ST. PAUL, Minn. - Despite the furor over Target Corp. and other businesses giving money to help Minnesota's GOP gubernatorial candidate, allies of the state's Democrats have quietly built up a financial edge as they seek to win the governor's race and keep their legislative majorities.
Democratic-leaning political action committees and independent political funds had a 3-to-1 cash advantage over groups favoring Republicans, an Associated Press analysis found. The AP review covered hundreds of the most recent campaign finance reports showing activity through July 19 and big donations for the three weeks leading up to the Aug. 10 primary.
The next round of reports are due Tuesday — unless a federal judge suspends the state's disclosure law in a case brought by supporters of Republican gubernatorial candidate Tom Emmer. A ruling is expected in coming days.
Groups favoring Democrats were sitting on $3.6 million at the last filing deadline, compared with $1.2 million for Republican backers, the analysis found. GOP-leaning groups narrowed the gap by raising more than $500,000 in large donations in the last weeks before the Aug. 10 primary as businesses including pool equipment maker Pentair Inc. and Red Wing Shoe Co. wrote big checks. Democratic-friendly committees brought in slightly more than $250,000.
The analysis focused on the groups' bank balances as the clearest measure of their financial strength, rather than fundraising and spending numbers, which may be misleading because groups sometimes swap funds and report the same dollars as money raised and spent.
The dollars filter into the political process via television ads, glossy mailings and dinnertime canvassers ringing doorbells.
Both sides are loath to boast about their fundraising hauls, preferring instead to play up the threat from their rivals to keep the cash coming.
Democrat Ken Martin, who heads two political funds, predicted that his side will end up losing the money race. So did Republican Brian McClung, who runs MN Forward, a business-oriented fund supporting Emmer.
"They've been around and doing this a lot longer than we have," McClung said.
MN Forward sprang up in June after a U.S. Supreme Court ruling early this year allowed corporations to spend company money on elections.
Martin was equally glum: "These corporations could write a million-dollar check without blinking an eye," he said.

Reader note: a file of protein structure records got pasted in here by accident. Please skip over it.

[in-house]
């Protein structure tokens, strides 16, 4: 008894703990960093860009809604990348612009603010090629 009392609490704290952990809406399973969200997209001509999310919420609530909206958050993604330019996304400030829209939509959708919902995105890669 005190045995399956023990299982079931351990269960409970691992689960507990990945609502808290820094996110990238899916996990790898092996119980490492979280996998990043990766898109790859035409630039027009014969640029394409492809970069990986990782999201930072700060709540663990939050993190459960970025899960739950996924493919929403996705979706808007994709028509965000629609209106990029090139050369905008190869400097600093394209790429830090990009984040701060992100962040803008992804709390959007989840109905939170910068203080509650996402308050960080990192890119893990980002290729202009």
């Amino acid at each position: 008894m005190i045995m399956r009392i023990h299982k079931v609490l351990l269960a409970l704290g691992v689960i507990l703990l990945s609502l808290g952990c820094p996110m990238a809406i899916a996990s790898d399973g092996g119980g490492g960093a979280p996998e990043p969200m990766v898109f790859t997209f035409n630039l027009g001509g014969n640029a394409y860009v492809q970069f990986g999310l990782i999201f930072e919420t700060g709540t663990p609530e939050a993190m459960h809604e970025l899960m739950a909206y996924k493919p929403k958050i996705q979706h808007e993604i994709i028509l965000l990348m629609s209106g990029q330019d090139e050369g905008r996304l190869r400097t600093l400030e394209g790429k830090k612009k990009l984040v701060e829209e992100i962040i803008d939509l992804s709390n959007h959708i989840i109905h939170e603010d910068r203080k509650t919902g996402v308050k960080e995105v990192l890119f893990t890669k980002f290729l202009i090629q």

The AP analysis classified the groups' partisan outlook based on their giving so far this year. Another large set of players — including groups for law firms and industries ranging from chiropractors to real estate agents — shared their wealth with both sides. Those groups collectively had $2.1 million in the bank.
"We've always done both sides," said Christopher Galler, treasurer for the Minnesota Association of Realtors' political action committee. "Both sides are in power. Both sides have points of view that we need on issues related to real estate."
Even so, Democratic legislators, legislative caucuses and party units got four-fifths of the Realtors PAC's contributions so far, reflecting their control of the Legislature. The group's other money went to the House Republican Caucus.
State law bars outside groups from coordinating their spending with candidates. They can give a maximum of $2,000 to candidates for governor and $500 to legislative candidates. They can also give to political parties and other funds.
Here's how the fundraising broke down:
_ Democratic-focused groups commanded seven of the 10 biggest bank accounts and the biggest single donations.
The Alliance for a Better Minnesota, a political fund that has been attacking Emmer in TV ads since July, reported slightly less than $900,000 in the bank, after receiving contributions of $900,000 and $700,000 from two Democratic political funds, WIN Minnesota and the 2010 Fund, respectively. WIN Minnesota got the biggest amount from any one person when Alida Messinger, a Rockefeller and the ex-wife of Democratic gubernatorial candidate Mark Dayton, gave $500,000.
Other Democratic-leaning groups with healthy bank balances included the Shakopee Mdewakanton Sioux and the Mille Lacs Band of Ojibwe Indians, both tribes that own and operate casinos, and the Laborers District Council of Minnesota and North Dakota, a construction workers union.
Todd Pufahl, the Laborers' legislative director, said the union is pushing to elect Dayton and other Democrats in state races because they support state infrastructure projects and minimum-wage laws. The group gave more than $316,000 to Democrats and their allies through the last deadline, plus $250 to maverick GOP state Rep. Jim Abeler of Anoka.
"We believe the governor's race is very important. We haven't had a governor that has supported those issues for many years," Pufahl said.
_ On the Republican side, MN Forward reported the second-biggest bank balance, at $500,000. So far, the checks have been coming in denominations as high as $125,000 and $100,000, with Target giving $100,000 in cash and $50,000 worth of branding help. That donation set off a national backlash from liberals and gay rights supporters concerned about Emmer's positions on issues including gay marriage.
Two other GOP-friendly PACs, the Freedom Club and the Minnesota Business Partnership, also had hefty amounts on hand.
_ The outside political groups barely took notice of the Independence Party's Tom Horner, giving him less than $2,000 and reporting no independent expenditures on his behalf.